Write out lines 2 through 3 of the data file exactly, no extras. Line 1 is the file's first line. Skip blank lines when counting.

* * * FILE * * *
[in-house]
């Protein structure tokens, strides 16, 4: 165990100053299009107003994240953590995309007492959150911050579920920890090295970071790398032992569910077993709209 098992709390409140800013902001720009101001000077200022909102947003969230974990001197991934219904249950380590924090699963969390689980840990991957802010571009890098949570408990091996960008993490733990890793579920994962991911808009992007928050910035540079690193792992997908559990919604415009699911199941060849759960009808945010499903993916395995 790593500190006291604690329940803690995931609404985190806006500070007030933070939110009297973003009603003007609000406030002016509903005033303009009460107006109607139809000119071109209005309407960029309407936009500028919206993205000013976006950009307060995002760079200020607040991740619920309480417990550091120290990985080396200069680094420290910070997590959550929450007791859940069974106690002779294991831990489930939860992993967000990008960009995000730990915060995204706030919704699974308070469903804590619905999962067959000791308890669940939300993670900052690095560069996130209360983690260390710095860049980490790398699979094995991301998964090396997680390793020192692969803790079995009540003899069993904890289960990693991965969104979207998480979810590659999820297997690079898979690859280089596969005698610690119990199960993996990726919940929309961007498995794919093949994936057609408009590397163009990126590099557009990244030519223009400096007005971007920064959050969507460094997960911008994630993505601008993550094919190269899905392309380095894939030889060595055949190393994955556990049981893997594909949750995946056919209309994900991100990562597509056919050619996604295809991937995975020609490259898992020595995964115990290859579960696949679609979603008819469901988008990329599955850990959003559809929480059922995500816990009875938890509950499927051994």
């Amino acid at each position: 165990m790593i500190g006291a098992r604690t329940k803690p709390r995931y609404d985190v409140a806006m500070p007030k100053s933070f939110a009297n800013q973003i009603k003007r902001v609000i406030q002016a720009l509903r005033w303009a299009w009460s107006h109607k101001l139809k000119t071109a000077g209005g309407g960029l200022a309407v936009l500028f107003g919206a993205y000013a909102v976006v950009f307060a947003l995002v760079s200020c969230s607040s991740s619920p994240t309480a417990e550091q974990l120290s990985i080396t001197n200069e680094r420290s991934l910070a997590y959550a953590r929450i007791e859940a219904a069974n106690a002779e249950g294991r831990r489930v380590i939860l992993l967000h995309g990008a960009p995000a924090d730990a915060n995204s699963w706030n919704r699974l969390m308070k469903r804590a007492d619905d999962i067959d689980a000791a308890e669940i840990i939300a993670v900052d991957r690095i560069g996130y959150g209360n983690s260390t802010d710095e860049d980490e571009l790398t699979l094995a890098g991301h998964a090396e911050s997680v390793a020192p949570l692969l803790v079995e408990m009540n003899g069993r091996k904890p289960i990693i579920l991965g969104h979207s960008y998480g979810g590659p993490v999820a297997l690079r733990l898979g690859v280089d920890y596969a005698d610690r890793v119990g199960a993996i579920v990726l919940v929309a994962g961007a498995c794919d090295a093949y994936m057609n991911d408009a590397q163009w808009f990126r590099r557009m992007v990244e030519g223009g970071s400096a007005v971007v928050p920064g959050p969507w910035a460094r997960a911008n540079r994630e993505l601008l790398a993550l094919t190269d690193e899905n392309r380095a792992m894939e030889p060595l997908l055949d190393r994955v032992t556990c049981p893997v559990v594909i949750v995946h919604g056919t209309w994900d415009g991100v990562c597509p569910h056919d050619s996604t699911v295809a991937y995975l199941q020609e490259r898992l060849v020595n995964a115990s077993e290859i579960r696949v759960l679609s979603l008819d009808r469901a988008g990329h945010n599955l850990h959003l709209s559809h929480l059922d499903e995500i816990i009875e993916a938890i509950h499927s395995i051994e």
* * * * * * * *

């Protein structure tokens, strides 16, 4: 165990100053299009107003994240953590995309007492959150911050579920920890090295970071790398032992569910077993709209 098992709390409140800013902001720009101001000077200022909102947003969230974990001197991934219904249950380590924090699963969390689980840990991957802010571009890098949570408990091996960008993490733990890793579920994962991911808009992007928050910035540079690193792992997908559990919604415009699911199941060849759960009808945010499903993916395995 790593500190006291604690329940803690995931609404985190806006500070007030933070939110009297973003009603003007609000406030002016509903005033303009009460107006109607139809000119071109209005309407960029309407936009500028919206993205000013976006950009307060995002760079200020607040991740619920309480417990550091120290990985080396200069680094420290910070997590959550929450007791859940069974106690002779294991831990489930939860992993967000990008960009995000730990915060995204706030919704699974308070469903804590619905999962067959000791308890669940939300993670900052690095560069996130209360983690260390710095860049980490790398699979094995991301998964090396997680390793020192692969803790079995009540003899069993904890289960990693991965969104979207998480979810590659999820297997690079898979690859280089596969005698610690119990199960993996990726919940929309961007498995794919093949994936057609408009590397163009990126590099557009990244030519223009400096007005971007920064959050969507460094997960911008994630993505601008993550094919190269899905392309380095894939030889060595055949190393994955556990049981893997594909949750995946056919209309994900991100990562597509056919050619996604295809991937995975020609490259898992020595995964115990290859579960696949679609979603008819469901988008990329599955850990959003559809929480059922995500816990009875938890509950499927051994």
């Amino acid at each position: 165990m790593i500190g006291a098992r604690t329940k803690p709390r995931y609404d985190v409140a806006m500070p007030k100053s933070f939110a009297n800013q973003i009603k003007r902001v609000i406030q002016a720009l509903r005033w303009a299009w009460s107006h109607k101001l139809k000119t071109a000077g209005g309407g960029l200022a309407v936009l500028f107003g919206a993205y000013a909102v976006v950009f307060a947003l995002v760079s200020c969230s607040s991740s619920p994240t309480a417990e550091q974990l120290s990985i080396t001197n200069e680094r420290s991934l910070a997590y959550a953590r929450i007791e859940a219904a069974n106690a002779e249950g294991r831990r489930v380590i939860l992993l967000h995309g990008a960009p995000a924090d730990a915060n995204s699963w706030n919704r699974l969390m308070k469903r804590a007492d619905d999962i067959d689980a000791a308890e669940i840990i939300a993670v900052d991957r690095i560069g996130y959150g209360n983690s260390t802010d710095e860049d980490e571009l790398t699979l094995a890098g991301h998964a090396e911050s997680v390793a020192p949570l692969l803790v079995e408990m009540n003899g069993r091996k904890p289960i990693i579920l991965g969104h979207s960008y998480g979810g590659p993490v999820a297997l690079r733990l898979g690859v280089d920890y596969a005698d610690r890793v119990g199960a993996i579920v990726l919940v929309a994962g961007a498995c794919d090295a093949y994936m057609n991911d408009a590397q163009w808009f990126r590099r557009m992007v990244e030519g223009g970071s400096a007005v971007v928050p920064g959050p969507w910035a460094r997960a911008n540079r994630e993505l601008l790398a993550l094919t190269d690193e899905n392309r380095a792992m894939e030889p060595l997908l055949d190393r994955v032992t556990c049981p893997v559990v594909i949750v995946h919604g056919t209309w994900d415009g991100v990562c597509p569910h056919d050619s996604t699911v295809a991937y995975l199941q020609e490259r898992l060849v020595n995964a115990s077993e290859i579960r696949v759960l679609s979603l008819d009808r469901a988008g990329h945010n599955l850990h959003l709209s559809h929480l059922d499903e995500i816990i009875e993916a938890i509950h499927s395995i051994e």